For directors, music is not a casual thing. When you can’t get a song, it’s heartbreaking because you kind of feel like, “Well, if I can’t get that song in my movie, I don’t know if the movie makes sense emotionally.” So I floated “Girls It Ain’t Easy” to the girls in the neighborhood who helped with the music. They were like, “This is so great!” I said, “Can we put it in the movie?” I hoped that one day I’d be driving down the road and hear somebody dedicate “Girls It Ain’t Easy” to their homegirl – and it happened. I was driving in my car one night listening to Art Laboe, and this girl goes, “Hello Art, this is Little One from La Puente and I just want to dedicate ‘Girls It Ain’t Easy’ to my homegirls because, you know, it ain’t.” That was my moment where I felt I had given something back to culture.
Grace Of My Heart
I had wanted to do something about the Brill Building while in film school, but I realized the story was too big. I learned about it through Alan Betrock’s book on girl groups, which has pictures of these teenage songwriters who were in this one particular building in New York: the Brill Building. It was a post-Elvis mania, pre-Beatles mania, youth-driven song-making factory. They wrote, produced and published songs very quickly. Many of the records I consumed as a little girl in Ashland, Kentucky were made in the Brill Building.
When I saw Betrock’s book, the thing that inspired me was how young and awkward the songwriters were. When I met Illeana Douglas, it just kind of seem to fit; I could see her as that awkward girl who becomes more sophisticated. She was dating Martin Scorsese at the time, and he wanted to produce something for her. He said, “You need to find a director and a writer/director. Then let’s see if we can come up with something.” She found me through Gas, Food Lodging. Unbeknownst to me, Scorsese had already wanted to do a Brill Building project himself. When I talked to him about it, he was over the moon.
We had to pre-record the music. Larry Klein produced it all so that the songs would share an overall vision. Then Larry and I went through the script and went, “This should sound like these five songs. That could be an inspiration for the song that we need here.” Then I made a list of songwriters from the Brill Building era or a bit later on one side and present-day songwriters on the other. Burt Bacharach was on my list and Elvis Costello was on another. The music director looked at the list and said, “How about we put Burt with Elvis?” I was mind-blown.
Gas, Food Lodging
When I went to make Gas, Food Lodging, my daughter Tiffany suggested J Mascis to do the score. She was only 16 at the time, but she had written him a fan letter when she was 14, and they had been writing letters back and forth. I had seen him play when I went to the Roxy to see the Lazy Cowgirls, who were in Border Radio, open for Dinosaur Jr. I didn’t really know their music at all at that point, but I decided I wanted to get to know him.
When Tiffany suggested he write the score for Gas, Food Lodging, I didn’t know if it was right. I was thinking it should be a Neil Young kind of sound, and I didn’t know that he could do that. But he did it – he did this beautiful Neil Young sort of dusty score. I didn’t even give him that as a guideline – he just did it. He saw the images and just did it.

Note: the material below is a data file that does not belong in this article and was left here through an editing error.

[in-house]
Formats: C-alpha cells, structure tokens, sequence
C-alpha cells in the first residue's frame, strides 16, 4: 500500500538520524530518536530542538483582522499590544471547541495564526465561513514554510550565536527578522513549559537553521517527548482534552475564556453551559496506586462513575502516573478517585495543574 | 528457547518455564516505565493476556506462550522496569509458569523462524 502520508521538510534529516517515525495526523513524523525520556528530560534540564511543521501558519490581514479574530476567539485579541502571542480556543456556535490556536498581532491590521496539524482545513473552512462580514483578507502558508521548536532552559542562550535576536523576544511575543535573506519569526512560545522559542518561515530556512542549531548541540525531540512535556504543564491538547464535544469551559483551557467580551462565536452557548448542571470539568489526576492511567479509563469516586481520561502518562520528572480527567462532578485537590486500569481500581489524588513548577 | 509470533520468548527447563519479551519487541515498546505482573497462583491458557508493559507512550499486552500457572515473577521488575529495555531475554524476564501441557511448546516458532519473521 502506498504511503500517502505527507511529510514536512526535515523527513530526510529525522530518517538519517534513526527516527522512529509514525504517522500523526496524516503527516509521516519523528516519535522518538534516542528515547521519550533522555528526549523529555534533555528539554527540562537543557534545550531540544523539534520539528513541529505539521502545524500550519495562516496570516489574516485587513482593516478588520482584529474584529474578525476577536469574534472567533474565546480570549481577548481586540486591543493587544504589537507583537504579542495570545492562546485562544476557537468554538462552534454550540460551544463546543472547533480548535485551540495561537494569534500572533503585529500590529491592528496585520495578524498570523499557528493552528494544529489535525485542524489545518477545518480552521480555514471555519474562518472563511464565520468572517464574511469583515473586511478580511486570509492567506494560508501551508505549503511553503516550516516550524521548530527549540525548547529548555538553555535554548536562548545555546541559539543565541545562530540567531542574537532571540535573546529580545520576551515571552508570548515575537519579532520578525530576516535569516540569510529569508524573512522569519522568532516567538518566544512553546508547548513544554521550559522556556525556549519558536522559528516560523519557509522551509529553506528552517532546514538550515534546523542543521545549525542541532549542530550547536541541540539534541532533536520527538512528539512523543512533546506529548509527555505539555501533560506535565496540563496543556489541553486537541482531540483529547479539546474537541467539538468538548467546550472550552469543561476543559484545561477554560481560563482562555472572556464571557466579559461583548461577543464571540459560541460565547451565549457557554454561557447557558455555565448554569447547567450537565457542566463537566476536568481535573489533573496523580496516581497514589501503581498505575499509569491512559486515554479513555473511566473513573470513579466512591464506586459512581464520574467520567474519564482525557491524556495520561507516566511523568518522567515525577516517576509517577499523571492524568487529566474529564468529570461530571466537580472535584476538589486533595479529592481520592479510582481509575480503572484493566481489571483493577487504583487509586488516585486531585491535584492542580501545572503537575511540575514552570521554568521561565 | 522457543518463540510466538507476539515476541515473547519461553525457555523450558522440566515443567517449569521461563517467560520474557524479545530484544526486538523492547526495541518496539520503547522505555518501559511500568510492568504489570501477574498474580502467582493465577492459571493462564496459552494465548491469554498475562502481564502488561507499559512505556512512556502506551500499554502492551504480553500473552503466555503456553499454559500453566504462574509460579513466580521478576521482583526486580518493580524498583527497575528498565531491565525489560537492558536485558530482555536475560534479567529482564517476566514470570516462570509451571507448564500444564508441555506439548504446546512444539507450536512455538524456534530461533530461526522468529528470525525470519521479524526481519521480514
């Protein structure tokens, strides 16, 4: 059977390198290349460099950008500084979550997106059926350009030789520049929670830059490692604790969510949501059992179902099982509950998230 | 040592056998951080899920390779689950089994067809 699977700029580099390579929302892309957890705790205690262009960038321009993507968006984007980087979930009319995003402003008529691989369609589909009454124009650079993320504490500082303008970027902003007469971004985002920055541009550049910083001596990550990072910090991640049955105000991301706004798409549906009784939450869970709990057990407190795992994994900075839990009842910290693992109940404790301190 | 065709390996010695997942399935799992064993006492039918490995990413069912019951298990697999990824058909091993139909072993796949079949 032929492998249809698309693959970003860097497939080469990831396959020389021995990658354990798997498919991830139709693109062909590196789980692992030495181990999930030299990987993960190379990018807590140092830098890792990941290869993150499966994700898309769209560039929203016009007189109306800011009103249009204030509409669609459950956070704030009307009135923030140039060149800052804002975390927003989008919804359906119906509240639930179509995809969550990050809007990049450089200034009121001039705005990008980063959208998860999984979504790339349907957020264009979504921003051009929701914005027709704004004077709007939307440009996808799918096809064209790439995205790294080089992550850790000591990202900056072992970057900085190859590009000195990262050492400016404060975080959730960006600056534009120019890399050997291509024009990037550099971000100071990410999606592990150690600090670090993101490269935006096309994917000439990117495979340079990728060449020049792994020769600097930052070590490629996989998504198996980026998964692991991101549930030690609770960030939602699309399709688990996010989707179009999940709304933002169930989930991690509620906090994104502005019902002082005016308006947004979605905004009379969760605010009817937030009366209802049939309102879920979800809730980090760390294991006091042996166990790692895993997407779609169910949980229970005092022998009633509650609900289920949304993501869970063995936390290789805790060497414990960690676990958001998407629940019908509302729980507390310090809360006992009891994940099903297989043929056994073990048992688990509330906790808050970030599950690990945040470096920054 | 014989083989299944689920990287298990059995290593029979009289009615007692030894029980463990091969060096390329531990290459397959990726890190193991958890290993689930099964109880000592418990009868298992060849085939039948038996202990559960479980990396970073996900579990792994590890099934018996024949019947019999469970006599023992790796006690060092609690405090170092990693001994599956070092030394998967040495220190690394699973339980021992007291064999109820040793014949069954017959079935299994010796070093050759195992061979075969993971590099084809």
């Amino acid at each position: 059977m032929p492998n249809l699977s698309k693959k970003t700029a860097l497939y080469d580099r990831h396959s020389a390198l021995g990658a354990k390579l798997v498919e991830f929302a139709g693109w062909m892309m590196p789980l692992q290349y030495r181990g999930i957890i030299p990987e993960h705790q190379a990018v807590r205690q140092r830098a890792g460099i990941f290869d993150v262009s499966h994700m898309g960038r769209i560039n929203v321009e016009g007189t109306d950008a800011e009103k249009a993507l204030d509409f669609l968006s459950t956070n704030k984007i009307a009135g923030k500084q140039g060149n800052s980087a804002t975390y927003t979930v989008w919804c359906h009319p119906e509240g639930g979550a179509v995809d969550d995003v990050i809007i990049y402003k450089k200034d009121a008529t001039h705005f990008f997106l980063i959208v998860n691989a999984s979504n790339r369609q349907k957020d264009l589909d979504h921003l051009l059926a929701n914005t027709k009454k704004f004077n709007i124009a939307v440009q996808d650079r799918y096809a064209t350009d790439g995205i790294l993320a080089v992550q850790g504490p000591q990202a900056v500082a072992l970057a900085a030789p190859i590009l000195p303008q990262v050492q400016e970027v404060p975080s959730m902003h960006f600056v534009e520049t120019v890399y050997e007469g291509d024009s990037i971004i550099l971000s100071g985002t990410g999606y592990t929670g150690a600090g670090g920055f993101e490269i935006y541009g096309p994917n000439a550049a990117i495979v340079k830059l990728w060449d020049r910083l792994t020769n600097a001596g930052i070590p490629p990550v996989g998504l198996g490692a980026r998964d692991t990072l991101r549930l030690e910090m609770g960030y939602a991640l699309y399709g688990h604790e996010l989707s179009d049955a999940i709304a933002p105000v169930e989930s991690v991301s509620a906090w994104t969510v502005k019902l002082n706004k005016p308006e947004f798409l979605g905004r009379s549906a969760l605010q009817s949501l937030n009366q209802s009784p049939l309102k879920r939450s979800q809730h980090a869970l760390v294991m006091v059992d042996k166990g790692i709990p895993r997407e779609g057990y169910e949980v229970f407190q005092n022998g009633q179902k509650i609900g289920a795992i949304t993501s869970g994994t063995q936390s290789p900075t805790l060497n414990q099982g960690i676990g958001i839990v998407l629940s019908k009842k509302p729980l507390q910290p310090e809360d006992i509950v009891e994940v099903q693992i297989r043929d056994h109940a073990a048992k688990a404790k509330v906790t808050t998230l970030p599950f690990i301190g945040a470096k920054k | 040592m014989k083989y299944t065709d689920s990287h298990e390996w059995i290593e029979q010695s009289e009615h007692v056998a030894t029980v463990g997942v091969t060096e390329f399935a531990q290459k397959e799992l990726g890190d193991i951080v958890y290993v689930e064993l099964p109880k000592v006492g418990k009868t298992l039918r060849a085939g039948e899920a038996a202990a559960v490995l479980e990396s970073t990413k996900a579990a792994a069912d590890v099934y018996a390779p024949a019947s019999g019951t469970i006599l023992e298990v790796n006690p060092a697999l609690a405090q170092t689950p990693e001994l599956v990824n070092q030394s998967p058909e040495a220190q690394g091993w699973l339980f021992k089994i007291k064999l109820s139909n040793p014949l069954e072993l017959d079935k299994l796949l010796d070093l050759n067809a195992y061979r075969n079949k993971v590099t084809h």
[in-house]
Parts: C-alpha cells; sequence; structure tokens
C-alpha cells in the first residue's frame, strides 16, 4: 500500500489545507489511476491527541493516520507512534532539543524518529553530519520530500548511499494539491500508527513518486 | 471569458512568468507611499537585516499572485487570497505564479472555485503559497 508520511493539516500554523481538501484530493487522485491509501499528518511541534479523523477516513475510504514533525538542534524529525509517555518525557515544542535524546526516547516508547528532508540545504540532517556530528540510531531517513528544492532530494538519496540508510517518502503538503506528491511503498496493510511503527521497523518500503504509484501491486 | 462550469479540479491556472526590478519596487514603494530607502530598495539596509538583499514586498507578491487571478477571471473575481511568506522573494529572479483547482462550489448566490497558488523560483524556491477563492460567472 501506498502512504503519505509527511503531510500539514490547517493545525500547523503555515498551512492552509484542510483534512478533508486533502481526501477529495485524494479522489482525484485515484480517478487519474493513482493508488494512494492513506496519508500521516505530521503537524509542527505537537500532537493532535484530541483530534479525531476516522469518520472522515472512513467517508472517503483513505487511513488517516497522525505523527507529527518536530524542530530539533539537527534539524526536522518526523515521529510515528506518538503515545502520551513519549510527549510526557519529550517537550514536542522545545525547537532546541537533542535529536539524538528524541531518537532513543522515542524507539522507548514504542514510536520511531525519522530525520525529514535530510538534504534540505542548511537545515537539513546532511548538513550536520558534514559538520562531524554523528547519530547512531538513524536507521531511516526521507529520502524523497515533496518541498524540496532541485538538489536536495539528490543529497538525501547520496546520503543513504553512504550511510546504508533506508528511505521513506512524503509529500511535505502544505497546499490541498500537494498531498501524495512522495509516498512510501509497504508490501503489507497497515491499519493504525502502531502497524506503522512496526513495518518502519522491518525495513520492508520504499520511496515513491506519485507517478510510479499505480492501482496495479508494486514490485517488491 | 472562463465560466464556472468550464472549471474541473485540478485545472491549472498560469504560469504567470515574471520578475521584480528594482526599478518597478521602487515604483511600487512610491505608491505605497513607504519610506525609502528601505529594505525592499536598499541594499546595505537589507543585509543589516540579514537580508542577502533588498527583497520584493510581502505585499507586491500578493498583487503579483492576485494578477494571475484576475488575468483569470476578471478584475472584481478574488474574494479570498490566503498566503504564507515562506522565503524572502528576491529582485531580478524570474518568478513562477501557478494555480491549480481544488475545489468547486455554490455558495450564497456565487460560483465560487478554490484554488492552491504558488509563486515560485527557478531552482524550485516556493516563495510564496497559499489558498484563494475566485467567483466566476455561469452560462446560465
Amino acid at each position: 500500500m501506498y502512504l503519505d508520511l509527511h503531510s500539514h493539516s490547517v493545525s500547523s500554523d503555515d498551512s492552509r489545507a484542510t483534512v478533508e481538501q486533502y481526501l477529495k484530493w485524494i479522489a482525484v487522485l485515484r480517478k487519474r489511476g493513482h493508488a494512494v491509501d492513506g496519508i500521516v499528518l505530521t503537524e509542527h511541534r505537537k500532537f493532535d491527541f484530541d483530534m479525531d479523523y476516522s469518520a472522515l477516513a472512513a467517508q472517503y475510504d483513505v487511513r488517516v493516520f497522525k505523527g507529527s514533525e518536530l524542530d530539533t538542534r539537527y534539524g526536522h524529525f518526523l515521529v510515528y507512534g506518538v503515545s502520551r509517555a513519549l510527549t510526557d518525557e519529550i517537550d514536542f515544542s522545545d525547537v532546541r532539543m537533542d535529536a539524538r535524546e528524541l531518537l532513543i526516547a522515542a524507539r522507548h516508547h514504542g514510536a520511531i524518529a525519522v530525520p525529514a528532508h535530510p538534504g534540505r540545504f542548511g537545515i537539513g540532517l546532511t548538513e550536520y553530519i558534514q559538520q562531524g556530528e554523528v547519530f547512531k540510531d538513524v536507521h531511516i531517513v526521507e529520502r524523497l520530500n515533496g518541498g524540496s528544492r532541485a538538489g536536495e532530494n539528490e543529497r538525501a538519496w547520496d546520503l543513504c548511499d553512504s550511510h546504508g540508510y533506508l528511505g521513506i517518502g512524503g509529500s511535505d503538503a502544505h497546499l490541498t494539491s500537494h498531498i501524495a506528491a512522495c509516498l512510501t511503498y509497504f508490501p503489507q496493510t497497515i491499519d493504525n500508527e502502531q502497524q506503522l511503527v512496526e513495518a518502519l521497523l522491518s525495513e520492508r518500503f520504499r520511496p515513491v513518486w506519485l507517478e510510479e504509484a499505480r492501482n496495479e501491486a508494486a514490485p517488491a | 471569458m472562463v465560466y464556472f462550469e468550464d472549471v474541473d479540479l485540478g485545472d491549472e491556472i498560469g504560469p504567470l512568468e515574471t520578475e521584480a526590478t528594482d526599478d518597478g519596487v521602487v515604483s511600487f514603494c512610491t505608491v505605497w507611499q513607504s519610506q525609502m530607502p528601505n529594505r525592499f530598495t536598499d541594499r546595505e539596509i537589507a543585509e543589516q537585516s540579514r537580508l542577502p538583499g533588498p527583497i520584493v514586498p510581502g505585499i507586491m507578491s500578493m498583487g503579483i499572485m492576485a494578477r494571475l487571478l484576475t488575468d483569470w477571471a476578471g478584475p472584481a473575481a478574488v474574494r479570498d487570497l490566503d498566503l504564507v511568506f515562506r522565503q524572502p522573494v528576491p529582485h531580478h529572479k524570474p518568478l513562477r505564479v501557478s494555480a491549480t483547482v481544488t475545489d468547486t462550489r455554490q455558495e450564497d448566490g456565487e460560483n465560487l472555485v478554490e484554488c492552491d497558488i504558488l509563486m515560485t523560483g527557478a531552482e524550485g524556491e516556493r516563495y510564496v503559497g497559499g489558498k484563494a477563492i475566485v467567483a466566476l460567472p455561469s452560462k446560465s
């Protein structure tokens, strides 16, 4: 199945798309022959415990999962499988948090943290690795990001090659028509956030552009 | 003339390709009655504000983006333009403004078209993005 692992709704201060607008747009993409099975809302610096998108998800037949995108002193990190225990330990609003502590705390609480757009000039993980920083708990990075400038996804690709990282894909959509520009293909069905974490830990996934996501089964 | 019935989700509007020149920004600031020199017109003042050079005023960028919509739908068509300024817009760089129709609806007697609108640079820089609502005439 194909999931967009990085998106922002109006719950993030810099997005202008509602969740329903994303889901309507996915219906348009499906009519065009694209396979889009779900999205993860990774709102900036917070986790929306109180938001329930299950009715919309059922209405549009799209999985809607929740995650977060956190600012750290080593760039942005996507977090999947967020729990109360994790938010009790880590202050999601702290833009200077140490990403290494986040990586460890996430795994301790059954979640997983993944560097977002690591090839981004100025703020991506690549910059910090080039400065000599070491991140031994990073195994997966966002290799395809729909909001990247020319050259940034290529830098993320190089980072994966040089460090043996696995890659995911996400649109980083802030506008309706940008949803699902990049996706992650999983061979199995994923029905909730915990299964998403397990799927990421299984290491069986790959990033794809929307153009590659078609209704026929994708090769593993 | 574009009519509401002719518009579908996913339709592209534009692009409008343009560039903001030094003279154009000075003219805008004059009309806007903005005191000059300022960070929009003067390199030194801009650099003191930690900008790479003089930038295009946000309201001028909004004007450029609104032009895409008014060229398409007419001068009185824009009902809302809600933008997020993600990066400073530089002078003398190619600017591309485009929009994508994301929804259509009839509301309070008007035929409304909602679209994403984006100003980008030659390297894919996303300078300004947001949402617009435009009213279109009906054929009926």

There were also these little films within the film, and he knew he wasn’t going to be right for that. He said, “I’m not going to do this,” and I said, “OK, I’m going to find somebody else.” My producer really loved Barry Adamson and knew that Barry was doing scores, so he came on to do these lush scores for the movies-within-the-movie.
When I made Grace Of My Heart, he did the music for Matt Dillon’s band, and he and Redd Kross play the band on-camera. Later, he did music for Sugar Town and Strutter. I’ve worked with him a lot. He’s learned to converse with me over the years, but there was no conversation when we first started. My producers were so worried because he starts with drums when he’s recording, so they had no clue what it was going to sound like. He’d look at the sheet and he’d go, “OK, what scene is this that we’re supposed to do next?” He’d ask a question about a character, and I’d go, “J, if you’d read the script…” He was like, “Oh, that scene. If you told me Ione Skye wears a Metallica t-shirt, I’d know what you’re talking about!”
I won Greta Garbo’s rock record collection at an auction. Through researching her, I found this amazing story about her and JFK: She had a schoolgirl crush on him, and once she had dinner with him at the White House. She had the time of her life, and then 10 days later, he was dead.
There was a little 45 in her record collection that turned out to be “PT 109” by Jimmy Dean. It’s not a great record – it’s a novelty record about JFK’s heroic exploits in World War II. What was amazing to me was that she was so obsessed with him, and since there was a little label on the back for a record store in Washington, D.C., I thought she might have bought it when she went to that dinner.
Years later I thought, “I’m just going to listen to this stupid record and write about Greta’s dinner with the president.” So I put the record on the player and immediately saw writing on the label. I screamed, stopped the record and called my then-boyfriend into the room. The writing on the label said, “To Greta Garbo” and then this messy signature. At the top it said, “And love from Jackie, too.” That’s my prized possession now, my Greta Garbo 45.
Now I’m writing a script about that dinner. You have to record everything given out from the White House, so I know that he gave her another gift that night that’s in the Kennedy Library. The record isn’t listed as anything he gave away, so she must have brought it herself to have him sign it. Records of music continue to drive what I do, and this one was an especially weird artifact.